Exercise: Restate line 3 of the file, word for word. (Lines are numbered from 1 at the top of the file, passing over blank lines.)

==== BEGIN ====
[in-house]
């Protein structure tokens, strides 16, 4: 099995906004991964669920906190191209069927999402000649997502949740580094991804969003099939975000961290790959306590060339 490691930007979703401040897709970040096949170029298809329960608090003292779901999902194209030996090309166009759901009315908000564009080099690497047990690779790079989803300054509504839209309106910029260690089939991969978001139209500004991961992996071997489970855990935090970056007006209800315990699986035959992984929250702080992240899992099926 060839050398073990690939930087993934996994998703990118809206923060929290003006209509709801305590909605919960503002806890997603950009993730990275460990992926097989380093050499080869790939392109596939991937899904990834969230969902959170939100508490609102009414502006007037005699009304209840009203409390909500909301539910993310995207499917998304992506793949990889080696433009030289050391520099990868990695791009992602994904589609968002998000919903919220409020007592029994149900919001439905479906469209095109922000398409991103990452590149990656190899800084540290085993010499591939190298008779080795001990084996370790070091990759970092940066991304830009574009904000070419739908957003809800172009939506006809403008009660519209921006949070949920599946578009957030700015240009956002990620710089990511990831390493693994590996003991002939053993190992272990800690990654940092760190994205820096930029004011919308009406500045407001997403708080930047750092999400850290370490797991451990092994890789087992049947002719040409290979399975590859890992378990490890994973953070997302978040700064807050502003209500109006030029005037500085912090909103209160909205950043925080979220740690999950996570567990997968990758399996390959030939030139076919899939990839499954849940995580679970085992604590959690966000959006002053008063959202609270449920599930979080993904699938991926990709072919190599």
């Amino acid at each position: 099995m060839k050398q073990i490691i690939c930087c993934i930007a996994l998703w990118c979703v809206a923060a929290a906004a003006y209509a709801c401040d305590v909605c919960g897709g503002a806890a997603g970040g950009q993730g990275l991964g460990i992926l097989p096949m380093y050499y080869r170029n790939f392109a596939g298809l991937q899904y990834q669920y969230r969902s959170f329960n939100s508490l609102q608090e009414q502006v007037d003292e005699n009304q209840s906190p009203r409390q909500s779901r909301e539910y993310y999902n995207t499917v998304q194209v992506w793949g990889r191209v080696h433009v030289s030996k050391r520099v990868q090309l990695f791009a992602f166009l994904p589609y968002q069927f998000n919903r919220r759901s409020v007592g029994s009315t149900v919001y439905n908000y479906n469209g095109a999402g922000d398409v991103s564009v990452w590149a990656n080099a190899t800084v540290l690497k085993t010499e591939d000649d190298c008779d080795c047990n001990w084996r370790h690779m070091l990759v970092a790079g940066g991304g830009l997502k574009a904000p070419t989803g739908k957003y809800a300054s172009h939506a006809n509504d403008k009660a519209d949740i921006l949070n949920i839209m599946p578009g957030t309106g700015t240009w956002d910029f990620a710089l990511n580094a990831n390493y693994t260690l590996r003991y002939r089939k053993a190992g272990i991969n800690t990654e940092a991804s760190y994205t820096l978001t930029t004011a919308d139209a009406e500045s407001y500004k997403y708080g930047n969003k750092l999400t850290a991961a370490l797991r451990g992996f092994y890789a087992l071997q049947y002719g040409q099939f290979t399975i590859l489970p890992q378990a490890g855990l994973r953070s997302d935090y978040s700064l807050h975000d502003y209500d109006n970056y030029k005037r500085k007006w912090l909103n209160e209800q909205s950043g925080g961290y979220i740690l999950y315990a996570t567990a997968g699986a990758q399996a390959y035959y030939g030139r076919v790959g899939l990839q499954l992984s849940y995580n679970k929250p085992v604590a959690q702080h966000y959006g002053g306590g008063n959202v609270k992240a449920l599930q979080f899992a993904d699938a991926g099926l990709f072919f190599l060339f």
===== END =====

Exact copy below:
């Amino acid at each position: 099995m060839k050398q073990i490691i690939c930087c993934i930007a996994l998703w990118c979703v809206a923060a929290a906004a003006y209509a709801c401040d305590v909605c919960g897709g503002a806890a997603g970040g950009q993730g990275l991964g460990i992926l097989p096949m380093y050499y080869r170029n790939f392109a596939g298809l991937q899904y990834q669920y969230r969902s959170f329960n939100s508490l609102q608090e009414q502006v007037d003292e005699n009304q209840s906190p009203r409390q909500s779901r909301e539910y993310y999902n995207t499917v998304q194209v992506w793949g990889r191209v080696h433009v030289s030996k050391r520099v990868q090309l990695f791009a992602f166009l994904p589609y968002q069927f998000n919903r919220r759901s409020v007592g029994s009315t149900v919001y439905n908000y479906n469209g095109a999402g922000d398409v991103s564009v990452w590149a990656n080099a190899t800084v540290l690497k085993t010499e591939d000649d190298c008779d080795c047990n001990w084996r370790h690779m070091l990759v970092a790079g940066g991304g830009l997502k574009a904000p070419t989803g739908k957003y809800a300054s172009h939506a006809n509504d403008k009660a519209d949740i921006l949070n949920i839209m599946p578009g957030t309106g700015t240009w956002d910029f990620a710089l990511n580094a990831n390493y693994t260690l590996r003991y002939r089939k053993a190992g272990i991969n800690t990654e940092a991804s760190y994205t820096l978001t930029t004011a919308d139209a009406e500045s407001y500004k997403y708080g930047n969003k750092l999400t850290a991961a370490l797991r451990g992996f092994y890789a087992l071997q049947y002719g040409q099939f290979t399975i590859l489970p890992q378990a490890g855990l994973r953070s997302d935090y978040s700064l807050h975000d502003y209500d109006n970056y030029k005037r500085k007006w912090l909103n209160e209800q909205s950043g925080g961290y979220i740690l999950y315990a996570t567990a997968g699986a990758q399996a390959y035959y030939g030139r076919v790959g899939l990839q499954l992984s849940y995580n679970k929250p085992v604590a959690q702080h966000y959006g002053g306590g008063n959202v609270k992240a449920l599930q979080f899992a993904d699938a991926g099926l990709f072919f190599l060339f």